- Danita Oliver is RingCentral’s Senior Global Diversity, Equity & Inclusion Leader
- Martin Luther King Jr. Day is a paid holiday for RingCentral employees in North America
The past two years have been pivotal for many reasons—mainly due to the convergence of a relentless pandemic with economic unrest and the never-ending fight for social and racial justice for people everywhere. In this time, we’ve seen Black people murdered on camera, but we’ve also seen juries convict their murderers – even the ones who carried badges. We’ve seen Black women elected to public office, and named as heads of major corporations. Is this progress? I’d argue that it’s a start. I’d also argue we have quite a long way to go. Dr. Martin Luther King Jr. Day is traditionally a day to celebrate our shared journey toward a more just, humane, equitable and peaceful world. This year, I’m realizing it’s also a day to listen to the people who’ve led the journey this far – and to the people who will take the next steps. I sat down with Black employees and allies – all from different generations – to get their perspectives on where we are now, where we should be, and how we’ll get there.
As a new generation takes on the challenges of social and racial justice, new technologies (like ours) provide everyone a louder megaphone. The younger generation is employing these tools to educate, organize and fundraise with great effect— and those who came before are taking notice. “I love the courage they consistently display, and their willingness and ability to inspire one another,” says Professional Services team member Ivan Jones. “This generation is not satisfied with blending in. They see…and fight to be seen.”
Senior Solutions Engineer Edward Odom recognizes this generation’s fire as well – but also the similarities with Dr. King’s style. “My generation is all about give and take. Today’s generation doesn’t capitulate easily, and I think that there is value in that. Dr. King didn’t sugar coat things either. He reminded America of who we were, and are. Any therapist will tell you that the first step towards change is self-evaluation and being brutally honest about that. Today’s generation excels at that.”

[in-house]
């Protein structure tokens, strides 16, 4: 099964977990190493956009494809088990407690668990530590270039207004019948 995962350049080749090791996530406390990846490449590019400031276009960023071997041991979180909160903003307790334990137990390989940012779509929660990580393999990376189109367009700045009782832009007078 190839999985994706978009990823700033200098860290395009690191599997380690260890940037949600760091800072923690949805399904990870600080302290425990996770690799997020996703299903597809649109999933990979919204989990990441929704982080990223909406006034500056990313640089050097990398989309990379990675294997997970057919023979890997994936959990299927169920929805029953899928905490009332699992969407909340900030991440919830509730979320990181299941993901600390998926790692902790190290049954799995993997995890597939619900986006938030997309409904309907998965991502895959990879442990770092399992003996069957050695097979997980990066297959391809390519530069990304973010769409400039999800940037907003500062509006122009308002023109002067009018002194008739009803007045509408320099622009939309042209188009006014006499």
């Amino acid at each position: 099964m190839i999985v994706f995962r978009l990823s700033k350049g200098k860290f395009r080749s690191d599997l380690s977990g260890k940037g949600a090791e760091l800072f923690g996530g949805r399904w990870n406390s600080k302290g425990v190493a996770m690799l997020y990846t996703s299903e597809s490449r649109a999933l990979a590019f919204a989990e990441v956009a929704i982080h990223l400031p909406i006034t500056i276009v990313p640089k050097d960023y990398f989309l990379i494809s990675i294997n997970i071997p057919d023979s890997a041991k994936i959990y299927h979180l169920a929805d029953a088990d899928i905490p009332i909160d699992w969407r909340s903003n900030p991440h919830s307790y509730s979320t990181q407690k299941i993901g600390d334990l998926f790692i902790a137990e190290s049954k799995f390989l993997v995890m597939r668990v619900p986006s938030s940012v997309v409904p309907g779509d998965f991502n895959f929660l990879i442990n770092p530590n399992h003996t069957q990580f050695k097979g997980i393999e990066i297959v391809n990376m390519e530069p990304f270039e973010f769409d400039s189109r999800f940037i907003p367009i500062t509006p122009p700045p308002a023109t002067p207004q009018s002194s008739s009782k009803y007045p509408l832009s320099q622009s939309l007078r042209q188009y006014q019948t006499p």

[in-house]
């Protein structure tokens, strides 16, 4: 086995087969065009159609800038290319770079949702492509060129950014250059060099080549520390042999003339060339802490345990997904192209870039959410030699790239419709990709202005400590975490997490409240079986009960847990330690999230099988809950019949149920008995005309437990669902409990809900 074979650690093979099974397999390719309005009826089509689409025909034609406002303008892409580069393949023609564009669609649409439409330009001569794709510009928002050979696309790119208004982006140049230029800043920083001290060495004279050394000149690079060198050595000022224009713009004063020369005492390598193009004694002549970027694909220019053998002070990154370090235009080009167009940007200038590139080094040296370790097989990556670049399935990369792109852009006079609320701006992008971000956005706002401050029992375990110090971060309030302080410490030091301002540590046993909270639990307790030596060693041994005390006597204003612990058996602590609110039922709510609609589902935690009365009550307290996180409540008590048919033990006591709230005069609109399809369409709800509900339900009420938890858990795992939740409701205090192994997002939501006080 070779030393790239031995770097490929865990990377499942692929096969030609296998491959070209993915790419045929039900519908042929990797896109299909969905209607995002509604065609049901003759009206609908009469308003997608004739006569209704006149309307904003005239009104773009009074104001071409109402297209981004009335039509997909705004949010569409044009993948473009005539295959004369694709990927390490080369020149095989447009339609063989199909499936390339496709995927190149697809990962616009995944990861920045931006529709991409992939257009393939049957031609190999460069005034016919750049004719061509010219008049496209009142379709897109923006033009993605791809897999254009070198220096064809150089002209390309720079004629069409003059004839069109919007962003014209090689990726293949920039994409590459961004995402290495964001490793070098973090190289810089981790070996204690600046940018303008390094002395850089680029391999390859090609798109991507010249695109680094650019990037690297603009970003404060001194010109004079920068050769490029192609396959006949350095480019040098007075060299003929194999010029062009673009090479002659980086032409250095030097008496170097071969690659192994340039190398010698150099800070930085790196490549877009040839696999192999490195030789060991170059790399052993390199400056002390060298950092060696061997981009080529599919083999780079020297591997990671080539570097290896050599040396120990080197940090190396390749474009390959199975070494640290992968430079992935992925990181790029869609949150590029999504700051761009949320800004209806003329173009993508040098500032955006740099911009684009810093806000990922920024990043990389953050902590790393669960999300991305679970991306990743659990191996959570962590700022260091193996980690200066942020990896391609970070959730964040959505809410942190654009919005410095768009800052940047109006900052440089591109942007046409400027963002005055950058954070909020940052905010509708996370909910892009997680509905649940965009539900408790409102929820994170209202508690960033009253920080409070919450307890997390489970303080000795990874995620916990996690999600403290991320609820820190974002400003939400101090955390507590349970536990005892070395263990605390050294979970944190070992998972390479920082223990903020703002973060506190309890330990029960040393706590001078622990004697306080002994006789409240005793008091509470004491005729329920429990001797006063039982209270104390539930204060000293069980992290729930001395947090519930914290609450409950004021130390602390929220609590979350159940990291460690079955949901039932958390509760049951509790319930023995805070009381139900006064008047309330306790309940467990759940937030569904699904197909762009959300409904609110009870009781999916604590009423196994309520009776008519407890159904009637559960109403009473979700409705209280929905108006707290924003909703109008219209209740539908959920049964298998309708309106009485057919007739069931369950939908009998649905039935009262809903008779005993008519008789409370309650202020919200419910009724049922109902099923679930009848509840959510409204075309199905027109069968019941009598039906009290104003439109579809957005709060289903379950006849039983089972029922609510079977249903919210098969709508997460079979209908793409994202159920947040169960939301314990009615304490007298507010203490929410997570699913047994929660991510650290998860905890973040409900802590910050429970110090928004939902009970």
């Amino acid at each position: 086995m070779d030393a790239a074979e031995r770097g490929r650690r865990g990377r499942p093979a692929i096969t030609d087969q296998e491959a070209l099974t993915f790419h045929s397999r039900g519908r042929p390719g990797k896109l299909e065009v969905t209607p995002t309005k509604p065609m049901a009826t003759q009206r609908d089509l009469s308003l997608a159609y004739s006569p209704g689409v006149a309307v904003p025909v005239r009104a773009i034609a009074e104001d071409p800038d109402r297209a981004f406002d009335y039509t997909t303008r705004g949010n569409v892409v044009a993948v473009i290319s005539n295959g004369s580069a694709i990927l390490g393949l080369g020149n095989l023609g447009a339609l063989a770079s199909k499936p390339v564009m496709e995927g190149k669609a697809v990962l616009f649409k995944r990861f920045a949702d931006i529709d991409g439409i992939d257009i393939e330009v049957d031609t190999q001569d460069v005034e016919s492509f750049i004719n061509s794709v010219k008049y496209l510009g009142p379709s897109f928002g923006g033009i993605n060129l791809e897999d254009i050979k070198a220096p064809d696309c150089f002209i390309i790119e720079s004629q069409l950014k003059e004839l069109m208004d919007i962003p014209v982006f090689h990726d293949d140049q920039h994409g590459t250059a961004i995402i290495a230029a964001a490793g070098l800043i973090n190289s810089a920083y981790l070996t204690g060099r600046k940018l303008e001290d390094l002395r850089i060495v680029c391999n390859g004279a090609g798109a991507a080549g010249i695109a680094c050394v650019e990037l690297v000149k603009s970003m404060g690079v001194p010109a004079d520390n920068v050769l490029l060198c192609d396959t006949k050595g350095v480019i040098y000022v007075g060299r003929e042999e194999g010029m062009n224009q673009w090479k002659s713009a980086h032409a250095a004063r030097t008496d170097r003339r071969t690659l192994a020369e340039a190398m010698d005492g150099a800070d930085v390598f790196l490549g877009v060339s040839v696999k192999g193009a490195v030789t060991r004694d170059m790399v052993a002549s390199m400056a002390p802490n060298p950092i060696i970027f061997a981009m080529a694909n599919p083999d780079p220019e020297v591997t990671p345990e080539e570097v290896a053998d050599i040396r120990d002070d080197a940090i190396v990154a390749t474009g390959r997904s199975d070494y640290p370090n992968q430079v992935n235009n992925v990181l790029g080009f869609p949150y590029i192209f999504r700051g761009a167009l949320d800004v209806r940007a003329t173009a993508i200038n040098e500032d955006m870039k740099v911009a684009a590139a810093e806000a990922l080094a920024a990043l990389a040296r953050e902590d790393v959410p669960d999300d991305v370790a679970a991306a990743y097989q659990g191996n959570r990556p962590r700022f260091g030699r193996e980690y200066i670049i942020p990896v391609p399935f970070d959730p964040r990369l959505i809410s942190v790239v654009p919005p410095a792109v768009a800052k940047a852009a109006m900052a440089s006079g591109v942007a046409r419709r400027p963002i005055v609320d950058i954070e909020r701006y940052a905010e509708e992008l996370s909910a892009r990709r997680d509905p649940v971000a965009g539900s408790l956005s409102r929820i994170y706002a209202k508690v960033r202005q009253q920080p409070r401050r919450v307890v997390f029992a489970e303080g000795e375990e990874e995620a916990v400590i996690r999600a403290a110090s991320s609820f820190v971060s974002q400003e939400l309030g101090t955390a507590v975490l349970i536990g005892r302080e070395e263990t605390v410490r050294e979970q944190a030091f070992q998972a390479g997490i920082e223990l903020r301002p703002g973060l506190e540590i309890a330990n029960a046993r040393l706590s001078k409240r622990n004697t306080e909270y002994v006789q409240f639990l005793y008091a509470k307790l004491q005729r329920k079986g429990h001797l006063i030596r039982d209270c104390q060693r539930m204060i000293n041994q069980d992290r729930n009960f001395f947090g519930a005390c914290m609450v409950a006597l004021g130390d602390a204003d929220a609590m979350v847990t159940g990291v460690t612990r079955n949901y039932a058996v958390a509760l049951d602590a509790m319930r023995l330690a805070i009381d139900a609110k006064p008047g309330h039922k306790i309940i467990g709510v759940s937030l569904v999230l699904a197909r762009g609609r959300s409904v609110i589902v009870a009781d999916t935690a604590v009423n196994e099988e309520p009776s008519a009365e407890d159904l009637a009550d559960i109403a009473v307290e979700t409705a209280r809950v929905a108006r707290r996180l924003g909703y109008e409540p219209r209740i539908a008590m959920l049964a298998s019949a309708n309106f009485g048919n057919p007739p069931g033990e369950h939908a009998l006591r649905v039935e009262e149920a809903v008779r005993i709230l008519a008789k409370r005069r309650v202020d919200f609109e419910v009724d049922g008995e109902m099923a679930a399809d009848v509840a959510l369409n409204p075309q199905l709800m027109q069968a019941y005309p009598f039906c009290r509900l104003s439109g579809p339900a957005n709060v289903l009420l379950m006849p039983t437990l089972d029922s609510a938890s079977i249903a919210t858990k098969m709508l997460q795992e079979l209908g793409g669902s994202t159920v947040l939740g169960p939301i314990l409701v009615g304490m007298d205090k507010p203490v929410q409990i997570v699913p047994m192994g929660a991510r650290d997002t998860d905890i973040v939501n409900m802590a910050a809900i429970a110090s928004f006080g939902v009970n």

Radical vs. Resolute
When a system seems so obviously rigged, why would the people it’s rigged against choose to work within it? Or is that the slow-but-sure way to justice? For Senior Customer Advocacy Manager Gina Miller’s generation, recent events have been hard to watch, but impossible to ignore. “We’ve started hearing the term “racial reckoning,” and of course, that gives the optimist in me hope—maybe the images of George Floyd being murdered finally made injustice impossible to ignore. But that’s not what we’ve seen. Instead of a racial reckoning, we’ve seen ongoing brutality; we’ve seen pleas for equality misconstrued as anti-whiteness, characterized as inherently violent and used to criminalize protest. We’ve seen voting rights systematically stripped away. We’ve seen vehement opposition to education about slavery and its long shadow, because, it’s supposedly the teaching of history, not the atrocity of racism, that’s the problem. And this has all happened while a pandemic swept through our country and disproportionately impacted Black Americans. Statistics regarding the jobless, the homeless, the hungry, the sick and the dead show us plainly – there are historic injustices and structural racism that we, as a society, must acknowledge and dismantle. (MLK Day) is just another reminder – the time for racial reckoning, and more importantly, true transformation, is now.”